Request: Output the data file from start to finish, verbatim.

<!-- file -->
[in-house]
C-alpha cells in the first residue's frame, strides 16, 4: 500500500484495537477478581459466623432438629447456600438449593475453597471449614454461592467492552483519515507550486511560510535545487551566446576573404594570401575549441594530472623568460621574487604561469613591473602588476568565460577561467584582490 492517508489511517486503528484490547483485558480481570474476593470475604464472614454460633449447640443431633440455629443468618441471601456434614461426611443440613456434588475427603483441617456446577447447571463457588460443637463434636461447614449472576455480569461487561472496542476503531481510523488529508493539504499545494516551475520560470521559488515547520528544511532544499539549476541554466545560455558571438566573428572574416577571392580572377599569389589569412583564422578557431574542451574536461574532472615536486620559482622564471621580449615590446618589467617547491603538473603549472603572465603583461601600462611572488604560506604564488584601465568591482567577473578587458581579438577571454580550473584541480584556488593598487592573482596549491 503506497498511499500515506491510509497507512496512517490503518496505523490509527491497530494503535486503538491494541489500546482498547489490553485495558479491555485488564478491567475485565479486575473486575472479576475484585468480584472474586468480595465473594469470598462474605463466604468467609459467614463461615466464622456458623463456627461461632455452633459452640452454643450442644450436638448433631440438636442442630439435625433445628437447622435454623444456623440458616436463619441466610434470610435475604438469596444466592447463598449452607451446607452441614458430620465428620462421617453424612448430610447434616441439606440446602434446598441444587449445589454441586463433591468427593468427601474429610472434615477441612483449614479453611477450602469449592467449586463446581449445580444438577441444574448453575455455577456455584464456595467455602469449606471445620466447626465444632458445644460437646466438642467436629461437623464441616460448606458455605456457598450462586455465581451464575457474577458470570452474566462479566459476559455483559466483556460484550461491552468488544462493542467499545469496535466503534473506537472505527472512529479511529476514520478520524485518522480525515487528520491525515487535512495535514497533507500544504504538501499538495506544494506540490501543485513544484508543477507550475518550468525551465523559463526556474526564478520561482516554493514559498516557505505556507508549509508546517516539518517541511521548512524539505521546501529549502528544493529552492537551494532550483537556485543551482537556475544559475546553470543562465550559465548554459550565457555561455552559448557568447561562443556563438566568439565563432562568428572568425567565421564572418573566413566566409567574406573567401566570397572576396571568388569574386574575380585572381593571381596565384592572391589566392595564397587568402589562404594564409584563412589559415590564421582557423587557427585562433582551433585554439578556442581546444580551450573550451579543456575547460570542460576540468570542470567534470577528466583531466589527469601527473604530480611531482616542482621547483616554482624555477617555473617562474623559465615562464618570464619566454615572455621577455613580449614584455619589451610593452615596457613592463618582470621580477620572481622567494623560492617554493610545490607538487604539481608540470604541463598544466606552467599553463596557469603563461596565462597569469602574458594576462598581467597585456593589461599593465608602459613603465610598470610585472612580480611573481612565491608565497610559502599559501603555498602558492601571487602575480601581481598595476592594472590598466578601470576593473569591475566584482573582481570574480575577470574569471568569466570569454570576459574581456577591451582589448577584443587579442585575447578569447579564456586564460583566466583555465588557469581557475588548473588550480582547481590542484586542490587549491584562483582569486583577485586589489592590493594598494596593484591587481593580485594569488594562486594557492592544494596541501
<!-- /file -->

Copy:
[in-house]
C-alpha cells in the first residue's frame, strides 16, 4: 500500500484495537477478581459466623432438629447456600438449593475453597471449614454461592467492552483519515507550486511560510535545487551566446576573404594570401575549441594530472623568460621574487604561469613591473602588476568565460577561467584582490 492517508489511517486503528484490547483485558480481570474476593470475604464472614454460633449447640443431633440455629443468618441471601456434614461426611443440613456434588475427603483441617456446577447447571463457588460443637463434636461447614449472576455480569461487561472496542476503531481510523488529508493539504499545494516551475520560470521559488515547520528544511532544499539549476541554466545560455558571438566573428572574416577571392580572377599569389589569412583564422578557431574542451574536461574532472615536486620559482622564471621580449615590446618589467617547491603538473603549472603572465603583461601600462611572488604560506604564488584601465568591482567577473578587458581579438577571454580550473584541480584556488593598487592573482596549491 503506497498511499500515506491510509497507512496512517490503518496505523490509527491497530494503535486503538491494541489500546482498547489490553485495558479491555485488564478491567475485565479486575473486575472479576475484585468480584472474586468480595465473594469470598462474605463466604468467609459467614463461615466464622456458623463456627461461632455452633459452640452454643450442644450436638448433631440438636442442630439435625433445628437447622435454623444456623440458616436463619441466610434470610435475604438469596444466592447463598449452607451446607452441614458430620465428620462421617453424612448430610447434616441439606440446602434446598441444587449445589454441586463433591468427593468427601474429610472434615477441612483449614479453611477450602469449592467449586463446581449445580444438577441444574448453575455455577456455584464456595467455602469449606471445620466447626465444632458445644460437646466438642467436629461437623464441616460448606458455605456457598450462586455465581451464575457474577458470570452474566462479566459476559455483559466483556460484550461491552468488544462493542467499545469496535466503534473506537472505527472512529479511529476514520478520524485518522480525515487528520491525515487535512495535514497533507500544504504538501499538495506544494506540490501543485513544484508543477507550475518550468525551465523559463526556474526564478520561482516554493514559498516557505505556507508549509508546517516539518517541511521548512524539505521546501529549502528544493529552492537551494532550483537556485543551482537556475544559475546553470543562465550559465548554459550565457555561455552559448557568447561562443556563438566568439565563432562568428572568425567565421564572418573566413566566409567574406573567401566570397572576396571568388569574386574575380585572381593571381596565384592572391589566392595564397587568402589562404594564409584563412589559415590564421582557423587557427585562433582551433585554439578556442581546444580551450573550451579543456575547460570542460576540468570542470567534470577528466583531466589527469601527473604530480611531482616542482621547483616554482624555477617555473617562474623559465615562464618570464619566454615572455621577455613580449614584455619589451610593452615596457613592463618582470621580477620572481622567494623560492617554493610545490607538487604539481608540470604541463598544466606552467599553463596557469603563461596565462597569469602574458594576462598581467597585456593589461599593465608602459613603465610598470610585472612580480611573481612565491608565497610559502599559501603555498602558492601571487602575480601581481598595476592594472590598466578601470576593473569591475566584482573582481570574480575577470574569471568569466570569454570576459574581456577591451582589448577584443587579442585575447578569447579564456586564460583566466583555465588557469581557475588548473588550480582547481590542484586542490587549491584562483582569486583577485586589489592590493594598494596593484591587481593580485594569488594562486594557492592544494596541501